Stucco adds something special to your home—a touch of uniqueness that helps it stand out in the community, even when everyone else has stucco cladding as well. Why is that? Because of the texture! Whatever your aesthetic, there are stucco texture types to achieve the look your desire. The flexibility of colors and different stucco textures can create a defining look that you are proud of and makes the house feel truly like a home.
To help you choose the stucco texture that is right for you, here are several of the most popular options:
A Guide To Different Stucco Textures
Lace and Skip
Lace and skip is the kind of texture you automatically think about when you imagine stucco siding—and you probably weren’t even aware of that! The texture of lace and skip is ideal for hiding any problem areas and can be used on both residential and commercial buildings. There are a slew of ways lace texture can finish stucco siding, and this provides subtle differences in appearance.
Key Features of Lace and Skip:
• Traditional stucco is the common base for this texture type, but you are not limited to that. Synthetic/acrylic stucco works well too.
• Typically applied by hand but the texture can be sprayed on then flattened using a trowel
• Forgiving texture that hides imperfections well
• Applied in two coats—base coat then texture
• Available in fine, medium, and coarse
The dash finish is another style that creates a unique look. Fine, medium, or heavy patterns can be used to complete the texture. Dash can be applied by hand in smaller areas or by a hopper gun for larger surface areas. People often choose dash because it is a budget-friendly option. One person is typically needed to apply the texture, lowering the overall cost of labor.
Key Features of Dash:
• Works wonderfully on both synthetic and traditional stucco
• Can be easily patched as long as colors match up
• Can be rough once it dries completely
• The finish is sprayed on, so air pressure creates variances in the weight of the finish—ranging from fine to heavy.
Cat Face Texture
Among the various stucco texture types, cat face is one of the most appealing. The texture has inclusions, or rough patches, surrounded by smoother surfaces. The variation depends on your preference, so you can have as many or as little inclusions as you like. The end result is a finish unlike any other.
Key Features of Cat Face:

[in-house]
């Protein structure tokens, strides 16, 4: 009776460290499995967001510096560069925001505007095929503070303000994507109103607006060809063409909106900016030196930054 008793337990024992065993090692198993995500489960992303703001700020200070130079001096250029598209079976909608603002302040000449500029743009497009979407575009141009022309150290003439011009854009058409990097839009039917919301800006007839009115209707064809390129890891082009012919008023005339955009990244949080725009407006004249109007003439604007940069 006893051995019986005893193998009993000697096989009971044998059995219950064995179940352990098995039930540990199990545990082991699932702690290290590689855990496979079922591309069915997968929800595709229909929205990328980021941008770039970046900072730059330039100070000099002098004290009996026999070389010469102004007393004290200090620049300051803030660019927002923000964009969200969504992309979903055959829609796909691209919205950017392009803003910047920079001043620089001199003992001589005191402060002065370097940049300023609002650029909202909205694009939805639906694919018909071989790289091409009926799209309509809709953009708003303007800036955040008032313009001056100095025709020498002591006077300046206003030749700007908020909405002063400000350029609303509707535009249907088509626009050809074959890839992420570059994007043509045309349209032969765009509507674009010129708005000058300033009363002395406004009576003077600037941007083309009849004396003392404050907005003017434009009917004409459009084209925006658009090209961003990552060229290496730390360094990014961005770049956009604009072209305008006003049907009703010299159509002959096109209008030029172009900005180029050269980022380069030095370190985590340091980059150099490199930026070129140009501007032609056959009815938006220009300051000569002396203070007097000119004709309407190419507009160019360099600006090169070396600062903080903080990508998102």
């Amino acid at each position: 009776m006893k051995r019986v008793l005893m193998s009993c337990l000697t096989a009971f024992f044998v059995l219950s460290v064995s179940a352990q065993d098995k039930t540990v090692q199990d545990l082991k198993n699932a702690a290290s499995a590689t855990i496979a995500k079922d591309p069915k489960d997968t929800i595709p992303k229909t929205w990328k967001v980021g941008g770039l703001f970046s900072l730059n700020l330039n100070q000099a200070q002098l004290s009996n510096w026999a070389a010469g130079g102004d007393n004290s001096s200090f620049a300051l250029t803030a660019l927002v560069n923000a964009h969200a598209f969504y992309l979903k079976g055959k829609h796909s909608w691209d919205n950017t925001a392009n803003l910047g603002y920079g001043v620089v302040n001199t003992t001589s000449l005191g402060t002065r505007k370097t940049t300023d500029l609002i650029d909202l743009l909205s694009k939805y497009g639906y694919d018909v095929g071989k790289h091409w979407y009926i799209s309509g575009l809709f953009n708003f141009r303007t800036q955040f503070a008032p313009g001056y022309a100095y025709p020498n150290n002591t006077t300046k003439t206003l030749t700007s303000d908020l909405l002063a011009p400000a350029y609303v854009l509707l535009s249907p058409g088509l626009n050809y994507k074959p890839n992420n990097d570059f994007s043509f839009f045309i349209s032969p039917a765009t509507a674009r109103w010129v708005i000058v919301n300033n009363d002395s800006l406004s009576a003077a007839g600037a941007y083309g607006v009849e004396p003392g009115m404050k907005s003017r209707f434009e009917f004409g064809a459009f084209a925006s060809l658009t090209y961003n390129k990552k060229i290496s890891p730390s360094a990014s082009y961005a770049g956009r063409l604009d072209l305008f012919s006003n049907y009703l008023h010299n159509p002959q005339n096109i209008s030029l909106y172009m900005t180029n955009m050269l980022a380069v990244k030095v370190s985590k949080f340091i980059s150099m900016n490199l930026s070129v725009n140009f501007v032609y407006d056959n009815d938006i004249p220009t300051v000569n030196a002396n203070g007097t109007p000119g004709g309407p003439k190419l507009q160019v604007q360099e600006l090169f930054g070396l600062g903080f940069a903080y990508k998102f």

• A unique, eye-catching finish that can vary depending on how far apart and how large the inclusions are to one another
• Achieved with either traditional or synthetic stucco
• Can be applied with trowel, sprayed on, or a combination of the two
• Usually uses fine or medium stucco patterns
Popular in the commercial world, sand/float finishes look airy when fine and denser when heavily applied. A bonus to sand/float is that it is easy to apply and to patch up.
Key Features of Sand/Float:
• A versatile and highly popular texture
• Can be used on both traditional and synthetic stucco bases
• Can be applied with a trowel or sprayed on, depending on your preference
• “Green” float is used to finish the texture
• Available in fine, medium, and coarse textures
• Can be patched up easily
Oddly, while most believe a smooth texture would be the easiest of stucco textures to achieve, it is the exact opposite. The smooth finish is rather demanding, but the appeal of a flawless, smooth exterior knows no comparison. Smooth stucco textures are very customizable, can be colored, and are quick to clean.
Key Features of Smooth:
• Requires synthetic/acrylic stucco
• Can also be accomplished with a fine cement base stucco
• Fine patterns are used to achieve the smoothest end result possible, however medium patterns are required when working with acrylic bases
• Requires use of a pool trowel
• Mottled looks can be achieved by adding color
• Has a high tendency to crack compared to other finishes and can be challenging to repair
If you like the character of the smooth finish but want more resilience, then Santa Barbara is for you. This finish requires the use of special sand particles than are much finer and softer to achieve the Santa Barbara look. When done correctly, this finish mirrors the classic adobe style.
Key Features of Santa Barbara:
• A traditional type of stucco finish used with traditional stucco materials
• Smooth when dried
• Available in a broad range of colors
• Applied using two coats with a pool trowel
• Can be difficult to apply and repair when cracks form
• Mostly seen in Mediterranean style residences
True to name, the “worm” texture, as known as swirl or putz, looks like an army of worms invaded the wall and left pathways throughout the stucco. Worm textures come in fine, medium, and coarse grades. The look is achieved by using bits of aggregate and pushing those pieces around with trowels while smoothing the rest of the stucco. This leaves those characteristic indentations and grooves on the surface. Although worm is not the most popular style to use, it does add an element of interest to the facade of your home.
Key Features of Worm:
• Used mainly with synthetic stucco
• Requires special aggregate to achieve the worm look
• Available in fine, medium, and coarse patterns
• Hard to patch, difficult to install
• Requires application by hand and specific circular motions to get the desired appearance
Wrapping It Up
As you can see, there are several popular options for stucco textures that you can choose for your residence or commercial building. Choose wisely! The end result can alter the overall look and feel of the building, so make sure you know the ins and outs of every finish.
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